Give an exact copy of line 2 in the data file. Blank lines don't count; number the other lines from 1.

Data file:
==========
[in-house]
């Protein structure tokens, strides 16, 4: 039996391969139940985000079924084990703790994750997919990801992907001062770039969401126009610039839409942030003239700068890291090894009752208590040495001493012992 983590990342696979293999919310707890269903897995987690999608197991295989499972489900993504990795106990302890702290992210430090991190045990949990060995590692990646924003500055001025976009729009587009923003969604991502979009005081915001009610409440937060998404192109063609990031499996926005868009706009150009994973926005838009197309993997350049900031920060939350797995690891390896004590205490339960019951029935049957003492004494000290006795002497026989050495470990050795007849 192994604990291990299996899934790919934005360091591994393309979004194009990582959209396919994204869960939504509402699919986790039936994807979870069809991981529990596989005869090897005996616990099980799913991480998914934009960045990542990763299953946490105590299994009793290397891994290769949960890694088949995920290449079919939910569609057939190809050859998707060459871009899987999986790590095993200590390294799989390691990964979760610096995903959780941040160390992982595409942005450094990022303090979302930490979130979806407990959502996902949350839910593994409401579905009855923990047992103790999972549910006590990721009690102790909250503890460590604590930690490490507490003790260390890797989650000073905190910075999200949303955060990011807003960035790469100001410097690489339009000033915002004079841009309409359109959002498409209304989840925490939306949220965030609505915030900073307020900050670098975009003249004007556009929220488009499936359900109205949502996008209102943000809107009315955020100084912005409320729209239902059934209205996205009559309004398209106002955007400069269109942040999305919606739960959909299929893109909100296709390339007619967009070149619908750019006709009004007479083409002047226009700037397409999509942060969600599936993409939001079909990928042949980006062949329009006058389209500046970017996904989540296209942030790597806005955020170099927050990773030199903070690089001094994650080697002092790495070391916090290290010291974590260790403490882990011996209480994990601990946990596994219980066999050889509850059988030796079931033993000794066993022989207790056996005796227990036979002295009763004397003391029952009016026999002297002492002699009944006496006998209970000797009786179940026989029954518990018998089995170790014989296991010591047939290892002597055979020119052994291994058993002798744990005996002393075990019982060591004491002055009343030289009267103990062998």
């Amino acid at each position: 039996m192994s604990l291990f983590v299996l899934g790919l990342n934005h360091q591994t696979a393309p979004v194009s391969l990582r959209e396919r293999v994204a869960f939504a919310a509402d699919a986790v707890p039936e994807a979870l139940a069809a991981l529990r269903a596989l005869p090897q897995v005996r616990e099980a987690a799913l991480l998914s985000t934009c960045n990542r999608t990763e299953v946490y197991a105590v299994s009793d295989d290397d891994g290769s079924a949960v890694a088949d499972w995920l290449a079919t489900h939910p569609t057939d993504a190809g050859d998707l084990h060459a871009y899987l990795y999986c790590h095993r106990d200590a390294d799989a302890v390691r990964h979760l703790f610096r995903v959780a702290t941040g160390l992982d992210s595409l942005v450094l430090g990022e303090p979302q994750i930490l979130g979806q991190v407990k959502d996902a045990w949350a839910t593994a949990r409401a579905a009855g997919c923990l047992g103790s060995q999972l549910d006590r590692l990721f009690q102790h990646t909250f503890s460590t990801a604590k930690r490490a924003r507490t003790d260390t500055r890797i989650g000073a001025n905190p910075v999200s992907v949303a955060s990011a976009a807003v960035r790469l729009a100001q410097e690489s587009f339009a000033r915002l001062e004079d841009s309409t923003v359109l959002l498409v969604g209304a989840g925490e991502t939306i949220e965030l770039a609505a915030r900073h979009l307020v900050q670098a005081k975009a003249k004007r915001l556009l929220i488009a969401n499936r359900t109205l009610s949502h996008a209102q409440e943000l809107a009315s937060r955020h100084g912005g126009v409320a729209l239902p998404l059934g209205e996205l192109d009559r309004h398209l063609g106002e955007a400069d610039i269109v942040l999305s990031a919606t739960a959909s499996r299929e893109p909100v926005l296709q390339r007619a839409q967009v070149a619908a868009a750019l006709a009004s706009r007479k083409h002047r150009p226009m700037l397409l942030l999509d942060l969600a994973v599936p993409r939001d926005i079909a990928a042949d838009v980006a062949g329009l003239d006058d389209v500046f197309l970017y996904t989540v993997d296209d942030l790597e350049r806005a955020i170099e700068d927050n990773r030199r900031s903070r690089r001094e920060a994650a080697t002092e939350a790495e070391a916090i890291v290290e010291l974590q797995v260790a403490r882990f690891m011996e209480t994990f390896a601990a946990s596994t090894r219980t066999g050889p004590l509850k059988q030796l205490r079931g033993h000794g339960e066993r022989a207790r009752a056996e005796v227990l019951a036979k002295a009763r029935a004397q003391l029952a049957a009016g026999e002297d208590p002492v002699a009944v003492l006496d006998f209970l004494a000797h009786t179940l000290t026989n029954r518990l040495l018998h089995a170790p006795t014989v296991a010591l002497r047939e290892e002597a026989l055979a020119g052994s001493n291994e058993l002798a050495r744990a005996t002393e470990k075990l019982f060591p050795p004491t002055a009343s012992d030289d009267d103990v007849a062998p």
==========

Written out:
């Protein structure tokens, strides 16, 4: 039996391969139940985000079924084990703790994750997919990801992907001062770039969401126009610039839409942030003239700068890291090894009752208590040495001493012992 983590990342696979293999919310707890269903897995987690999608197991295989499972489900993504990795106990302890702290992210430090991190045990949990060995590692990646924003500055001025976009729009587009923003969604991502979009005081915001009610409440937060998404192109063609990031499996926005868009706009150009994973926005838009197309993997350049900031920060939350797995690891390896004590205490339960019951029935049957003492004494000290006795002497026989050495470990050795007849 192994604990291990299996899934790919934005360091591994393309979004194009990582959209396919994204869960939504509402699919986790039936994807979870069809991981529990596989005869090897005996616990099980799913991480998914934009960045990542990763299953946490105590299994009793290397891994290769949960890694088949995920290449079919939910569609057939190809050859998707060459871009899987999986790590095993200590390294799989390691990964979760610096995903959780941040160390992982595409942005450094990022303090979302930490979130979806407990959502996902949350839910593994409401579905009855923990047992103790999972549910006590990721009690102790909250503890460590604590930690490490507490003790260390890797989650000073905190910075999200949303955060990011807003960035790469100001410097690489339009000033915002004079841009309409359109959002498409209304989840925490939306949220965030609505915030900073307020900050670098975009003249004007556009929220488009499936359900109205949502996008209102943000809107009315955020100084912005409320729209239902059934209205996205009559309004398209106002955007400069269109942040999305919606739960959909299929893109909100296709390339007619967009070149619908750019006709009004007479083409002047226009700037397409999509942060969600599936993409939001079909990928042949980006062949329009006058389209500046970017996904989540296209942030790597806005955020170099927050990773030199903070690089001094994650080697002092790495070391916090290290010291974590260790403490882990011996209480994990601990946990596994219980066999050889509850059988030796079931033993000794066993022989207790056996005796227990036979002295009763004397003391029952009016026999002297002492002699009944006496006998209970000797009786179940026989029954518990018998089995170790014989296991010591047939290892002597055979020119052994291994058993002798744990005996002393075990019982060591004491002055009343030289009267103990062998």